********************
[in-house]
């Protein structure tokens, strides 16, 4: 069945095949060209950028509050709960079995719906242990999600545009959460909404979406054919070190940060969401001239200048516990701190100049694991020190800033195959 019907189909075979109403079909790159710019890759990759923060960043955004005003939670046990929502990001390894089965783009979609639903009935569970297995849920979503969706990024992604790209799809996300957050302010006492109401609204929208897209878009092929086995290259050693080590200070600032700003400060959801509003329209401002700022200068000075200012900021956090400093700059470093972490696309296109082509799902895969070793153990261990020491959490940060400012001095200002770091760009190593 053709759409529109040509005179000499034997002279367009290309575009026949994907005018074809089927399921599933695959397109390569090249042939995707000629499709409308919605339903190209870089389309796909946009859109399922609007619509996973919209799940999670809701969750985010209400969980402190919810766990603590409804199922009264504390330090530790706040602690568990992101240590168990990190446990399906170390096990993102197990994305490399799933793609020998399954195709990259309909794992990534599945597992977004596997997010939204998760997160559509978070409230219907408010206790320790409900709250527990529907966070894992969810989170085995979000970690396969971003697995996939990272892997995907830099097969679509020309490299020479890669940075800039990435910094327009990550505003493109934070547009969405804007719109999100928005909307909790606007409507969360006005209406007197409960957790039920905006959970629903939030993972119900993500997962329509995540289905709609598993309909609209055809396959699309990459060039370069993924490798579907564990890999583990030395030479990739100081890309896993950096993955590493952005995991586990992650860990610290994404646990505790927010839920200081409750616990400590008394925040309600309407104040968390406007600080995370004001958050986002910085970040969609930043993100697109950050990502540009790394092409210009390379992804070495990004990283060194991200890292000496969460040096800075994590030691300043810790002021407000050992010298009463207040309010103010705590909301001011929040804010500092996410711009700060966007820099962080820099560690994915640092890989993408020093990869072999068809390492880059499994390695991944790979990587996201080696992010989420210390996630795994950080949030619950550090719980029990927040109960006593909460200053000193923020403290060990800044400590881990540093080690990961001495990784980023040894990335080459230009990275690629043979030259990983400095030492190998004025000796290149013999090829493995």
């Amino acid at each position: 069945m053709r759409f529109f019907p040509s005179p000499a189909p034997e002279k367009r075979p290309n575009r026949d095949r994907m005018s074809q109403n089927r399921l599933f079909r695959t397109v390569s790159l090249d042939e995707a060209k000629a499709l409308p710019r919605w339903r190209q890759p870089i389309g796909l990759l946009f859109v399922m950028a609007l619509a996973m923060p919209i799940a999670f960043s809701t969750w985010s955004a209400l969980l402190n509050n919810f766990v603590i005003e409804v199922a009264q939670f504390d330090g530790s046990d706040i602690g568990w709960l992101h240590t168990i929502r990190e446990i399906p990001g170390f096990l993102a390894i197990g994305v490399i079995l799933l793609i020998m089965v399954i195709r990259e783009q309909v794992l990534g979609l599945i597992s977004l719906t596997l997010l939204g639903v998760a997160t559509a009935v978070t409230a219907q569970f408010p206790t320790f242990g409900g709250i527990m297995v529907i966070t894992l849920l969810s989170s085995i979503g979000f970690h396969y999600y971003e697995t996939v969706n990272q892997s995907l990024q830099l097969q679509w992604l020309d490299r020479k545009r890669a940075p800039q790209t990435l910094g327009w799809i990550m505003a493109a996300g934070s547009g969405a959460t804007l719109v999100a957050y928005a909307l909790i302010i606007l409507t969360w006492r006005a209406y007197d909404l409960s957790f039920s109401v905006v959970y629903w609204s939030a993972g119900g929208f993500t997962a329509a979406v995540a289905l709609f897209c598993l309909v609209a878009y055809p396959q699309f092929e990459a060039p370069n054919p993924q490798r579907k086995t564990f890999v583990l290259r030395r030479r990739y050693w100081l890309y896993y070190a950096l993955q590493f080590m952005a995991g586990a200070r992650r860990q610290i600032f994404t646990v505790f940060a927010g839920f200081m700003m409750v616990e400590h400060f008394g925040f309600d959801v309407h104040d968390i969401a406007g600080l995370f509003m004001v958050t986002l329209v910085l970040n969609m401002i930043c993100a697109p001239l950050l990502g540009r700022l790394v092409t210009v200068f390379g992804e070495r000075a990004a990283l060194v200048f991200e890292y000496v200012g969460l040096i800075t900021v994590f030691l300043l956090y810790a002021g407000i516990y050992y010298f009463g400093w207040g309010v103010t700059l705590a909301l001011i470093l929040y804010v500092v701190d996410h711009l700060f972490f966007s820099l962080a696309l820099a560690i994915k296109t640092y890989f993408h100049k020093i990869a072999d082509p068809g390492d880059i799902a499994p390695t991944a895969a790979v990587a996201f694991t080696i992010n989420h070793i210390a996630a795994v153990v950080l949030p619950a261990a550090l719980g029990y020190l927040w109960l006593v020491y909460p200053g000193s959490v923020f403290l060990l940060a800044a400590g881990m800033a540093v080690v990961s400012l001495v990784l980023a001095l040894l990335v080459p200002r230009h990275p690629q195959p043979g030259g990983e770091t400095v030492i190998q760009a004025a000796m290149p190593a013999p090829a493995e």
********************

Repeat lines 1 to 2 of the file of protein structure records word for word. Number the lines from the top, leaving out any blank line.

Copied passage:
[in-house]
């Protein structure tokens, strides 16, 4: 069945095949060209950028509050709960079995719906242990999600545009959460909404979406054919070190940060969401001239200048516990701190100049694991020190800033195959 019907189909075979109403079909790159710019890759990759923060960043955004005003939670046990929502990001390894089965783009979609639903009935569970297995849920979503969706990024992604790209799809996300957050302010006492109401609204929208897209878009092929086995290259050693080590200070600032700003400060959801509003329209401002700022200068000075200012900021956090400093700059470093972490696309296109082509799902895969070793153990261990020491959490940060400012001095200002770091760009190593 053709759409529109040509005179000499034997002279367009290309575009026949994907005018074809089927399921599933695959397109390569090249042939995707000629499709409308919605339903190209870089389309796909946009859109399922609007619509996973919209799940999670809701969750985010209400969980402190919810766990603590409804199922009264504390330090530790706040602690568990992101240590168990990190446990399906170390096990993102197990994305490399799933793609020998399954195709990259309909794992990534599945597992977004596997997010939204998760997160559509978070409230219907408010206790320790409900709250527990529907966070894992969810989170085995979000970690396969971003697995996939990272892997995907830099097969679509020309490299020479890669940075800039990435910094327009990550505003493109934070547009969405804007719109999100928005909307909790606007409507969360006005209406007197409960957790039920905006959970629903939030993972119900993500997962329509995540289905709609598993309909609209055809396959699309990459060039370069993924490798579907564990890999583990030395030479990739100081890309896993950096993955590493952005995991586990992650860990610290994404646990505790927010839920200081409750616990400590008394925040309600309407104040968390406007600080995370004001958050986002910085970040969609930043993100697109950050990502540009790394092409210009390379992804070495990004990283060194991200890292000496969460040096800075994590030691300043810790002021407000050992010298009463207040309010103010705590909301001011929040804010500092996410711009700060966007820099962080820099560690994915640092890989993408020093990869072999068809390492880059499994390695991944790979990587996201080696992010989420210390996630795994950080949030619950550090719980029990927040109960006593909460200053000193923020403290060990800044400590881990540093080690990961001495990784980023040894990335080459230009990275690629043979030259990983400095030492190998004025000796290149013999090829493995």